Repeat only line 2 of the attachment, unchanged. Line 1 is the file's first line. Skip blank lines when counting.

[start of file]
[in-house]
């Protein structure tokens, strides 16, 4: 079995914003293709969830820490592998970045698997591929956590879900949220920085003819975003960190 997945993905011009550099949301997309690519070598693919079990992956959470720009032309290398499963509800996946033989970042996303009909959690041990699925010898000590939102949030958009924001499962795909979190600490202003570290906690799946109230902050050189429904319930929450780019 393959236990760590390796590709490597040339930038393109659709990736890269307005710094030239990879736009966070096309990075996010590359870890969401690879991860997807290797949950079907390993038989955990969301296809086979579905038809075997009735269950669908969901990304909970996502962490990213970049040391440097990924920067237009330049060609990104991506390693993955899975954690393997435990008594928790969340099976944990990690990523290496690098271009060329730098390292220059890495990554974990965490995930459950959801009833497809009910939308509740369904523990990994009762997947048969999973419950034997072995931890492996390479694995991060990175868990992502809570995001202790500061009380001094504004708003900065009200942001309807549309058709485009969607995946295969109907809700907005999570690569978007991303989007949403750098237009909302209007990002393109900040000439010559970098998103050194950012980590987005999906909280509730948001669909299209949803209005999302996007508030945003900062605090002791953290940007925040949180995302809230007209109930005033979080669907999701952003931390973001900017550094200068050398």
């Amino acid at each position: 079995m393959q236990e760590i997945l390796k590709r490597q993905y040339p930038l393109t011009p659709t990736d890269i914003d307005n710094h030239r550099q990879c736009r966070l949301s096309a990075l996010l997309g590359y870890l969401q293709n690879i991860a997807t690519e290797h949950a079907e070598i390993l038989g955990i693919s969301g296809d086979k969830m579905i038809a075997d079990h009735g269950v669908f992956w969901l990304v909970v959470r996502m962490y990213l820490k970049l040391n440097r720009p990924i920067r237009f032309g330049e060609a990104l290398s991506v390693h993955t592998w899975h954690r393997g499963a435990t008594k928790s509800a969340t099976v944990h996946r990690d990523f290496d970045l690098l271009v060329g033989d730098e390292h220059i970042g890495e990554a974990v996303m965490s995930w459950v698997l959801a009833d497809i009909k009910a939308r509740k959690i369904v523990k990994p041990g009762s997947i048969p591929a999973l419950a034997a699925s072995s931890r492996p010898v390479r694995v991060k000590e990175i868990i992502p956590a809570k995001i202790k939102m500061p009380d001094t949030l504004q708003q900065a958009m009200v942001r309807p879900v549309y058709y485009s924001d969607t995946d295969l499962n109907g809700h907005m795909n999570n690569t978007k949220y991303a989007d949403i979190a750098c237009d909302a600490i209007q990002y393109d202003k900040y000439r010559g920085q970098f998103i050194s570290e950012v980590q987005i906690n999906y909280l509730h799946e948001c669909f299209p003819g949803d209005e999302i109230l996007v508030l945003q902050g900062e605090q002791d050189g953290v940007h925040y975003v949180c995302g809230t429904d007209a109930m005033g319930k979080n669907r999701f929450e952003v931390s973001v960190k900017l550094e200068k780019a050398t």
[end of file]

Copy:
């Protein structure tokens, strides 16, 4: 079995914003293709969830820490592998970045698997591929956590879900949220920085003819975003960190 997945993905011009550099949301997309690519070598693919079990992956959470720009032309290398499963509800996946033989970042996303009909959690041990699925010898000590939102949030958009924001499962795909979190600490202003570290906690799946109230902050050189429904319930929450780019 393959236990760590390796590709490597040339930038393109659709990736890269307005710094030239990879736009966070096309990075996010590359870890969401690879991860997807290797949950079907390993038989955990969301296809086979579905038809075997009735269950669908969901990304909970996502962490990213970049040391440097990924920067237009330049060609990104991506390693993955899975954690393997435990008594928790969340099976944990990690990523290496690098271009060329730098390292220059890495990554974990965490995930459950959801009833497809009910939308509740369904523990990994009762997947048969999973419950034997072995931890492996390479694995991060990175868990992502809570995001202790500061009380001094504004708003900065009200942001309807549309058709485009969607995946295969109907809700907005999570690569978007991303989007949403750098237009909302209007990002393109900040000439010559970098998103050194950012980590987005999906909280509730948001669909299209949803209005999302996007508030945003900062605090002791953290940007925040949180995302809230007209109930005033979080669907999701952003931390973001900017550094200068050398």